My friends would have been excellent parents. They’re a happy, stable couple with good values and good jobs. They adore children. They’d planned from the beginning of their marriage to have at least four.
Except nature interfered. Between the two of them (I never asked which of the two had fertility issues, it being none of my business), they couldn’t produce a pregnancy.
There are millions of people who produce babies they didn’t intend to have—for whom infants appear, seemingly at a whim, unwanted. There are others who choose not to have children at all. But for this couple, having a family was more than a preference, more than a mere desire. It was what they felt put on this earth to do. And they would have done it well.
We live in an age of medical miracles, and my friends went in search of them. Billions of dollars are spent on fertility treatments every year, and this couple told me that they invested well into five figures themselves—yet without the desired result.
They were deeply spiritual, and prayer accompanied all their efforts. They often wondered why God hadn’t intervened, hadn’t performed a miracle to give them what they so desperately desired. I remember the day they told me they’d given up. Because of age, there was no longer any chance that they could have a child. Whenever I saw them after that, there always seemed to be a sadness about them, a palpable emptiness, as though they lived with a missing part, an unfilled space, where children should have been.
Having offspring is one of the expectations of the human species. But is it entirely necessary?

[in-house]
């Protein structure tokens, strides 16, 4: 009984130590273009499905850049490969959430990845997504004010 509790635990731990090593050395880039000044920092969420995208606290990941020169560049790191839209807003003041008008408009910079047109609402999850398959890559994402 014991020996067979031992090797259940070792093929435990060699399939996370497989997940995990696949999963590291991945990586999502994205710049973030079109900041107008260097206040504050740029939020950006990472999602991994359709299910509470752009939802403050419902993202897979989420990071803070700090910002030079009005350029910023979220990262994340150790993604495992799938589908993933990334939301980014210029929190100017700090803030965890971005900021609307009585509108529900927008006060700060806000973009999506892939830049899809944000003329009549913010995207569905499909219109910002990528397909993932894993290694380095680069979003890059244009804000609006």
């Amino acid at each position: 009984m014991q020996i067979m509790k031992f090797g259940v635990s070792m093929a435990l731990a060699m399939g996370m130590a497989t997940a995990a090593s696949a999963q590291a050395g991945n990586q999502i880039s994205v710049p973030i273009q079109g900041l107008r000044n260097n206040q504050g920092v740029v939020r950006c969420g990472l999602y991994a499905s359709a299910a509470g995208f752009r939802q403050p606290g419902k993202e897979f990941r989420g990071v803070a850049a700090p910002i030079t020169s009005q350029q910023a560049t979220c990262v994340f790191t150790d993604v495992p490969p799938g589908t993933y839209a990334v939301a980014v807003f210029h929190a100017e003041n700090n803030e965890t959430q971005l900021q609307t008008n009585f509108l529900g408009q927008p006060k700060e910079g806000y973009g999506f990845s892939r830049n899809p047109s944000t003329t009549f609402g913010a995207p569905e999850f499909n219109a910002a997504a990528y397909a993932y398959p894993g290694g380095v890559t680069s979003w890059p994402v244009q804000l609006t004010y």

Scholars estimate that 2016 years ago the entire world population would have been only about 300 million, which is about the population of the United States today.
And to that number was added one more—One who made a big difference.
The pregnancy was regarded with suspicion, for Mary hadn’t yet slept with her intended husband. The Child was, she claimed, conceived by the Holy Spirit—something no-one at the time believed—least of all the man to whom she was engaged to be married. But after an angel appeared to him in a dream and confirmed his fiancée’s claim, he agreed to go through with the marriage.
The Son she bore may have appeared to be merely another impoverished Child born to another impoverished family. However, those who knew of God’s plan for His life realised that He was far more than that. Shortly after His birth, rumours that were started by well-intentioned Babylonian scholars looking for the Jewish Messiah sparked a brief and tragic population adjustment. The apostle Matthew says that King Herod felt so threatened that some people might think this Child was a replacement King that he ordered the murder of a large number of infants in the region in an effort to eliminate just that One.
There’s a certain irony in His birth happening in conjunction with a census. The Roman government wanted to know the number and identity of their Palestinian subjects, so in the first Christmas vignette this Child was curled within a very pregnant Mary as she journeyed to Bethlehem with Joseph to be formally counted by the Roman government.
The Infant was named Jesus—which in the Aramaic of the time meant “Joshua.” Later, a significant title was added: “Christ,” which is the Greek word christos, meaning “the anointed One.” More than that, when He began to speak for Himself, Jesus claimed that He was the Messiah of the Hebrew prophecies. However, He was rejected by the Jewish leaders because He wasn’t the religious strongman they thought the Messiah would be. Even more startling, He claimed to be the Son of God, which had to mean that He was, in fact, God. And for this the Jewish leaders despised Him, even hated Him.
His claim to divinity was confirmed by His death and resurrection. And He promised the same miracle for the rest of us, which is why we love Him.
Yet at Christmas time, we aren’t concerned primarily with what He became, but how He came. God could have placed among us a fully formed Saviour, a mighty deity, a shining angel, One who still breathed the air of heaven.
Instead, He sent us a Baby.